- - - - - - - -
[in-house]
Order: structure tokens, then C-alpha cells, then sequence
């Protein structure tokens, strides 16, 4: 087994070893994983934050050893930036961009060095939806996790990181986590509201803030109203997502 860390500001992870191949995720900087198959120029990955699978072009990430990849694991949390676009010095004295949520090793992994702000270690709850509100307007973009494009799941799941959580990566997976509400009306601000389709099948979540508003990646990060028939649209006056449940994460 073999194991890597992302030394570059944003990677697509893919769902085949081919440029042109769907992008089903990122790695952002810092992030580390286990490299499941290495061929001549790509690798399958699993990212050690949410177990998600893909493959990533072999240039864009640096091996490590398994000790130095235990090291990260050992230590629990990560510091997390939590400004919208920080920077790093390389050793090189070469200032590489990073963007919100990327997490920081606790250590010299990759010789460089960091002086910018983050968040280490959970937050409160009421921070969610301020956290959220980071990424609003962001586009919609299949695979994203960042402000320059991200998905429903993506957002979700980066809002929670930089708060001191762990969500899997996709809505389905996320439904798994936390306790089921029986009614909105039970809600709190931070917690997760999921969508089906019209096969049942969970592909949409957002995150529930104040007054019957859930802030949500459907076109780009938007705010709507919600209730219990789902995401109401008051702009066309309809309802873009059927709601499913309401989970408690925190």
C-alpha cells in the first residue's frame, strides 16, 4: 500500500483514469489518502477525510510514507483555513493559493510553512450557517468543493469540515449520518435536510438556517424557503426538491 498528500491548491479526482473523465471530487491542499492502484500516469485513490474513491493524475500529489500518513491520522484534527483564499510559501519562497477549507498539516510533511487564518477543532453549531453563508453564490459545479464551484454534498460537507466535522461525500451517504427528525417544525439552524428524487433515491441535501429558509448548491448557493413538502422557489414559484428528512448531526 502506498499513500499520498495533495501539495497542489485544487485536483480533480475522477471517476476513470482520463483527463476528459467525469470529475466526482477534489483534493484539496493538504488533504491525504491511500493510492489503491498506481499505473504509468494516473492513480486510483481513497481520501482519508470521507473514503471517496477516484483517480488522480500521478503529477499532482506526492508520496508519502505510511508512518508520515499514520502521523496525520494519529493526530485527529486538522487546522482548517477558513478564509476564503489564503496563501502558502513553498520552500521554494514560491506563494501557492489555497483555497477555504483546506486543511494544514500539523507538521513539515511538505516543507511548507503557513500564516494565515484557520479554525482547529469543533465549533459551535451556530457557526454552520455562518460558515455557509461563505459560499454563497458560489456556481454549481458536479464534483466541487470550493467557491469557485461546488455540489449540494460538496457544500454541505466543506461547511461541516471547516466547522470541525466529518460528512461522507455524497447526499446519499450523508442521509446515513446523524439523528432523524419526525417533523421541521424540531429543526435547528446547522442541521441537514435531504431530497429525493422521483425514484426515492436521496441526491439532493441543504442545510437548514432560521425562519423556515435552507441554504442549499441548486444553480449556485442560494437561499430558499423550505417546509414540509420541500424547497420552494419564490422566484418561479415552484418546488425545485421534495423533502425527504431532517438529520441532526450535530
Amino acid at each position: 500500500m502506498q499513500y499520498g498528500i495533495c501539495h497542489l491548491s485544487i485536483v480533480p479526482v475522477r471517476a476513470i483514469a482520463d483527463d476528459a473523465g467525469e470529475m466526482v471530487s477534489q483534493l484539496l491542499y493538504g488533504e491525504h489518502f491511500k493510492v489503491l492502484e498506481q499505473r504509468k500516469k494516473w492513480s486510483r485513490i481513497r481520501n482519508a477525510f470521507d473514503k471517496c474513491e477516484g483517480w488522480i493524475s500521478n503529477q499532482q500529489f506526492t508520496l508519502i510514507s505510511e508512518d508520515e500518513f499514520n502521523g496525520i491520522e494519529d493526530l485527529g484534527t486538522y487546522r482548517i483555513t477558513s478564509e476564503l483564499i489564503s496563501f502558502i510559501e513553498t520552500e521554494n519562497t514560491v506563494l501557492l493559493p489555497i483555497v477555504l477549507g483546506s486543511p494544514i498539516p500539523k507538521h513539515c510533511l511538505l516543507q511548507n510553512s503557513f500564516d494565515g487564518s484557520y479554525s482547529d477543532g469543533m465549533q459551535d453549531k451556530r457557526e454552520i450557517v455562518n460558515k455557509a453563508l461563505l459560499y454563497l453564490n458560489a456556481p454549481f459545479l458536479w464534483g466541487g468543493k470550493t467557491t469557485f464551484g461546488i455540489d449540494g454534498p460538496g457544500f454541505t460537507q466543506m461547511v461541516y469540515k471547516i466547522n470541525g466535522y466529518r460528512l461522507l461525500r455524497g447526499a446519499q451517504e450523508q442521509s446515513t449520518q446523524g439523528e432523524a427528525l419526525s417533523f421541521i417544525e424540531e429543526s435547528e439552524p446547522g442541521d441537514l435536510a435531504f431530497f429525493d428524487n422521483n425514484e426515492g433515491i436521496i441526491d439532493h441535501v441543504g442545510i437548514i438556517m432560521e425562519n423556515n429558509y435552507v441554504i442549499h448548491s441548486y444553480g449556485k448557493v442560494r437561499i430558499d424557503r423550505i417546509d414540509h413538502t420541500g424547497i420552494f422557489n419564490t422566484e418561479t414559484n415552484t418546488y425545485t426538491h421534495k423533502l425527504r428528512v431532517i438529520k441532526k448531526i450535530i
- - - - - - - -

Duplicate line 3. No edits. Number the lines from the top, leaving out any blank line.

């Protein structure tokens, strides 16, 4: 087994070893994983934050050893930036961009060095939806996790990181986590509201803030109203997502 860390500001992870191949995720900087198959120029990955699978072009990430990849694991949390676009010095004295949520090793992994702000270690709850509100307007973009494009799941799941959580990566997976509400009306601000389709099948979540508003990646990060028939649209006056449940994460 073999194991890597992302030394570059944003990677697509893919769902085949081919440029042109769907992008089903990122790695952002810092992030580390286990490299499941290495061929001549790509690798399958699993990212050690949410177990998600893909493959990533072999240039864009640096091996490590398994000790130095235990090291990260050992230590629990990560510091997390939590400004919208920080920077790093390389050793090189070469200032590489990073963007919100990327997490920081606790250590010299990759010789460089960091002086910018983050968040280490959970937050409160009421921070969610301020956290959220980071990424609003962001586009919609299949695979994203960042402000320059991200998905429903993506957002979700980066809002929670930089708060001191762990969500899997996709809505389905996320439904798994936390306790089921029986009614909105039970809600709190931070917690997760999921969508089906019209096969049942969970592909949409957002995150529930104040007054019957859930802030949500459907076109780009938007705010709507919600209730219990789902995401109401008051702009066309309809309802873009059927709601499913309401989970408690925190």